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Houston's real estate dilemma: Home prices hit a record high, but there just aren't enough houses to sell

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Home prices have never been higher in the Bayou City, and the lack of inventory is putting a lid on home sales. CMPInstitute.org

Houston home prices hit a record high in April as an exceptionally low inventory of homes for sale prompted many buyers to engage in bidding wars and make higher offers.

Houston’ average price of a single-family home in April increased 7 percent to $270,505, up from $252,725 a year ago, says the Houston Association of Realtors. The median price — the midpoint where half the homes sold for more and half for less — rose 5.4 percent from a year ago to $195,000.

The Houston Association of Realtors says home prices have never been higher in the Bayou City.

Single-family home sales were up slightly in April, with 6,438 single-family homes sold, up 0.3 percent from the sales total in April of last year, the association reports.

 Sales could be much stronger considering the fundamentals: Houston’s strong job growth and a continuation of low mortgage interest rates. 

“It’s still extremely hot,” says Shad Bogany of Better Homes and Gardens Gary Greene. “Anything that his the market is selling very quickly right now. I am getting multiple offers.”

A home that remains listed for sale for 90 days or more is probably a house in poor condition or one that is extremely overpriced, Bogany says.

The supply of homes for sale has remained at 2.6 months of inventory since December — lower than it’s been in more than 30 years. A year ago, the Houston had a 3.4-month supply in April 2013. On a national basis, supply of inventory is 5.2 months of inventory.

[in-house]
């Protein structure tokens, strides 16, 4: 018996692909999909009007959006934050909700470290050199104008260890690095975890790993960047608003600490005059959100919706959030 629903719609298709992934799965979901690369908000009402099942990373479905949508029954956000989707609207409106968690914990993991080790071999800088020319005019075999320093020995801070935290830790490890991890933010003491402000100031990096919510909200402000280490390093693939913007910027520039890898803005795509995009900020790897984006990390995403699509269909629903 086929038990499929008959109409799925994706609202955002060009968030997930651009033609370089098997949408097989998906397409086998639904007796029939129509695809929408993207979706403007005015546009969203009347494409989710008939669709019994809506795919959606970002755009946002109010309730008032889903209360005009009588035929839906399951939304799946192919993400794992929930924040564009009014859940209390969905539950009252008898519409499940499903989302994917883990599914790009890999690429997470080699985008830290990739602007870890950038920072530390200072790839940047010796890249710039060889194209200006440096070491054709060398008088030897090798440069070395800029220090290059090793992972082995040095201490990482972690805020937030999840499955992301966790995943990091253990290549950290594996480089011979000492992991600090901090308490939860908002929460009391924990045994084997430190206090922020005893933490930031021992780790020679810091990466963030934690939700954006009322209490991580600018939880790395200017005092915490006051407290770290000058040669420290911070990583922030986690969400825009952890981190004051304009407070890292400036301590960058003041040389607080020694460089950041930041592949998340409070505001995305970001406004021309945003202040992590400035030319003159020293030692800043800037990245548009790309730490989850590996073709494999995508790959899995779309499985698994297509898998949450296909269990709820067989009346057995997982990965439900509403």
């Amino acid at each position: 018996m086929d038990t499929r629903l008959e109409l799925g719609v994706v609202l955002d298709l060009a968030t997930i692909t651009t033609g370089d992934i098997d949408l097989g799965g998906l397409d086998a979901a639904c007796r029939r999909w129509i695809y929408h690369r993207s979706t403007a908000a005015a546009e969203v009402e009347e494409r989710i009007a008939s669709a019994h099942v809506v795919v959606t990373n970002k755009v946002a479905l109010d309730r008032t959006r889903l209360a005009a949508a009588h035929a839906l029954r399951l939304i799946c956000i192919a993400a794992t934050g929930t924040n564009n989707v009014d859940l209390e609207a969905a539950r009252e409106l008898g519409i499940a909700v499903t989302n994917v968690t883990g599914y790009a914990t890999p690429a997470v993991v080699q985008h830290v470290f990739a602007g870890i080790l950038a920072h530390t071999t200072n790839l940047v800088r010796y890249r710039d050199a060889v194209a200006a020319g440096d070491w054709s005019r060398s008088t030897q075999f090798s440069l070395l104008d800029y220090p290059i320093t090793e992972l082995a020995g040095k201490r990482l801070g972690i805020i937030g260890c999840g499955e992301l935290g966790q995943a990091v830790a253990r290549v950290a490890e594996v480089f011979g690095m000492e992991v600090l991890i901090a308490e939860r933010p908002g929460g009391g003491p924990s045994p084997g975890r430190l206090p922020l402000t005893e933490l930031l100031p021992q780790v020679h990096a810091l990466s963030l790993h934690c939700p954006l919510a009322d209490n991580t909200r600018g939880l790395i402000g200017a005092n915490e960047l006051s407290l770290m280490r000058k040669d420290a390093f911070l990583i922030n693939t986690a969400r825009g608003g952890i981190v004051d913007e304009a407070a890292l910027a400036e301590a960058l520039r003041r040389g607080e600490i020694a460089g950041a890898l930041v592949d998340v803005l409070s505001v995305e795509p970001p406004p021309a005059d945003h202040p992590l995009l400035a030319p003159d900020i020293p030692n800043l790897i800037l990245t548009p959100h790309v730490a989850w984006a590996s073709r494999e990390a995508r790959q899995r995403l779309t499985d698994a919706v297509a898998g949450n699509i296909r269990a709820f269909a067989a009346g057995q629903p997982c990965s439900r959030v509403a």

Sales could be much stronger considering the fundamentals: Houston’s strong job growth and a continuation of low mortgage interest rates.

The lack of inventory is putting a lid on home sales, says HAR chair Chaille Ralph with Heritage Texas Properties. “We also believe consumers may be waiting for more homes to hit the market in the price range they can afford before taking action.

"Many continue to rent in the interim, as reflected in our April report showing a further increase in single-family and townhome/condominium rentals.”

Some homeowners have been deciding against putting their homes up for sale because they refinanced their homes when rates were around 3 percent. Letting go of those favorable mortgage rates can be hard to do.

Experts say an increase in home building may be the only way to solve the low inventory problem. Local builders have faced a shortage of labor and lots to build on. The homebuilding market was nearly dismantled during the recession and tradesmen moved into other lines of work and land developers did not start many new communities, from around 2008 to 2011. Getting the industry ramped up again cannot happen overnight.

However, Houston area home builders are getting into high gear in 2014. Houston area home starts are running 9 percent ahead of last year’s pace, according to Metrostudy.

“Builders started construction on 7,146 new homes the first quarter, the fastest pace since the third quarter of last year,” says David Jarvis, regional director of Metrostudy’s Houston Market. “Houston hasn’t seen this many new homes started in the first quarter of the year since 2007.”

The low inventory issue is the main thing controlling the housing market right now. Until that situation changes, Realtors will be singing the same tune .

Ralph Bivins, founding editor of Realty News Report, is a past president of the National Association of Real Estate Editors.

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